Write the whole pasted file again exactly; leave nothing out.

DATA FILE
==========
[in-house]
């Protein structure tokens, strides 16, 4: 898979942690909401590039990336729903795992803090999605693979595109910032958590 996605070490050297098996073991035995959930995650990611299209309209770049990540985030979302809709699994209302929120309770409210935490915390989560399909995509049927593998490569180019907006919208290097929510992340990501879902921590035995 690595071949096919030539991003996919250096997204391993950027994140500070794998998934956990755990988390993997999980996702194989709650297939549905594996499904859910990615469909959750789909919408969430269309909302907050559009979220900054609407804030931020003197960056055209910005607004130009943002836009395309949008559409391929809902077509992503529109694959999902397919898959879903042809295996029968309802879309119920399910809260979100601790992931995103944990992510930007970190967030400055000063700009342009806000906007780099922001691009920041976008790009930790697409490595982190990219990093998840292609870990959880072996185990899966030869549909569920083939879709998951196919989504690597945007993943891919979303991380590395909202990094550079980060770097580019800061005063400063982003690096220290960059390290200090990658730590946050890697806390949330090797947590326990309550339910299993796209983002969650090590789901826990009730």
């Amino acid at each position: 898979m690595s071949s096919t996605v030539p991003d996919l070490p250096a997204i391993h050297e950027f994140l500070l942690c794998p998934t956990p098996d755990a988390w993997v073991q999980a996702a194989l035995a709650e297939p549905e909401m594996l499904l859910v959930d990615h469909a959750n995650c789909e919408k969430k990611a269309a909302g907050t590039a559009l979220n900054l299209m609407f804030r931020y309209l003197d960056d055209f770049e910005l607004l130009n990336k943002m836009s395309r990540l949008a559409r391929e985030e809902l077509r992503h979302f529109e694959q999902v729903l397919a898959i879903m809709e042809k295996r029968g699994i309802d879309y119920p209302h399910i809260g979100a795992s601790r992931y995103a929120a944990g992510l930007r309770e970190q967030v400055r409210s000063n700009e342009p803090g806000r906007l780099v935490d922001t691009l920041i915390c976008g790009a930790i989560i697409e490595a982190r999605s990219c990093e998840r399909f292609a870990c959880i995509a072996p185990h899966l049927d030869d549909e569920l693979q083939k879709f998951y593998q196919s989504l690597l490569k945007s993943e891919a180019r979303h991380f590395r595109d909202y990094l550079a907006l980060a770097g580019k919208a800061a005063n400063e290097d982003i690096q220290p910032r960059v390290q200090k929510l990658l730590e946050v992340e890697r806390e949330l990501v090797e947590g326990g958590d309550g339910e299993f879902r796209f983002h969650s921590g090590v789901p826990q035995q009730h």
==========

[in-house]
């Protein structure tokens, strides 16, 4: 898979942690909401590039990336729903795992803090999605693979595109910032958590 996605070490050297098996073991035995959930995650990611299209309209770049990540985030979302809709699994209302929120309770409210935490915390989560399909995509049927593998490569180019907006919208290097929510992340990501879902921590035995 690595071949096919030539991003996919250096997204391993950027994140500070794998998934956990755990988390993997999980996702194989709650297939549905594996499904859910990615469909959750789909919408969430269309909302907050559009979220900054609407804030931020003197960056055209910005607004130009943002836009395309949008559409391929809902077509992503529109694959999902397919898959879903042809295996029968309802879309119920399910809260979100601790992931995103944990992510930007970190967030400055000063700009342009806000906007780099922001691009920041976008790009930790697409490595982190990219990093998840292609870990959880072996185990899966030869549909569920083939879709998951196919989504690597945007993943891919979303991380590395909202990094550079980060770097580019800061005063400063982003690096220290960059390290200090990658730590946050890697806390949330090797947590326990309550339910299993796209983002969650090590789901826990009730």
């Amino acid at each position: 898979m690595s071949s096919t996605v030539p991003d996919l070490p250096a997204i391993h050297e950027f994140l500070l942690c794998p998934t956990p098996d755990a988390w993997v073991q999980a996702a194989l035995a709650e297939p549905e909401m594996l499904l859910v959930d990615h469909a959750n995650c789909e919408k969430k990611a269309a909302g907050t590039a559009l979220n900054l299209m609407f804030r931020y309209l003197d960056d055209f770049e910005l607004l130009n990336k943002m836009s395309r990540l949008a559409r391929e985030e809902l077509r992503h979302f529109e694959q999902v729903l397919a898959i879903m809709e042809k295996r029968g699994i309802d879309y119920p209302h399910i809260g979100a795992s601790r992931y995103a929120a944990g992510l930007r309770e970190q967030v400055r409210s000063n700009e342009p803090g806000r906007l780099v935490d922001t691009l920041i915390c976008g790009a930790i989560i697409e490595a982190r999605s990219c990093e998840r399909f292609a870990c959880i995509a072996p185990h899966l049927d030869d549909e569920l693979q083939k879709f998951y593998q196919s989504l690597l490569k945007s993943e891919a180019r979303h991380f590395r595109d909202y990094l550079a907006l980060a770097g580019k919208a800061a005063n400063e290097d982003i690096q220290p910032r960059v390290q200090k929510l990658l730590e946050v992340e890697r806390e949330l990501v090797e947590g326990g958590d309550g339910e299993f879902r796209f983002h969650s921590g090590v789901p826990q035995q009730h």